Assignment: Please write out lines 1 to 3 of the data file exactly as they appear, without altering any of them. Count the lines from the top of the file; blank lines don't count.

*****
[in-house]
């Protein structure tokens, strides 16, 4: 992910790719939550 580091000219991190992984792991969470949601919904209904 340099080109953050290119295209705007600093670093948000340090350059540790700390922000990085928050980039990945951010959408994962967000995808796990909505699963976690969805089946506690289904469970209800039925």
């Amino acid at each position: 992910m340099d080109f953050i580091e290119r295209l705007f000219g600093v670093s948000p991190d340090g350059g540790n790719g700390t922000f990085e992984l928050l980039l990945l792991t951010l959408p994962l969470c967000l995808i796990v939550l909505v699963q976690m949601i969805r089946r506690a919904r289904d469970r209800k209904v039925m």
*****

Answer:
[in-house]
């Protein structure tokens, strides 16, 4: 992910790719939550 580091000219991190992984792991969470949601919904209904 340099080109953050290119295209705007600093670093948000340090350059540790700390922000990085928050980039990945951010959408994962967000995808796990909505699963976690969805089946506690289904469970209800039925």
């Amino acid at each position: 992910m340099d080109f953050i580091e290119r295209l705007f000219g600093v670093s948000p991190d340090g350059g540790n790719g700390t922000f990085e992984l928050l980039l990945l792991t951010l959408p994962l969470c967000l995808i796990v939550l909505v699963q976690m949601i969805r089946r506690a919904r289904d469970r209800k209904v039925m």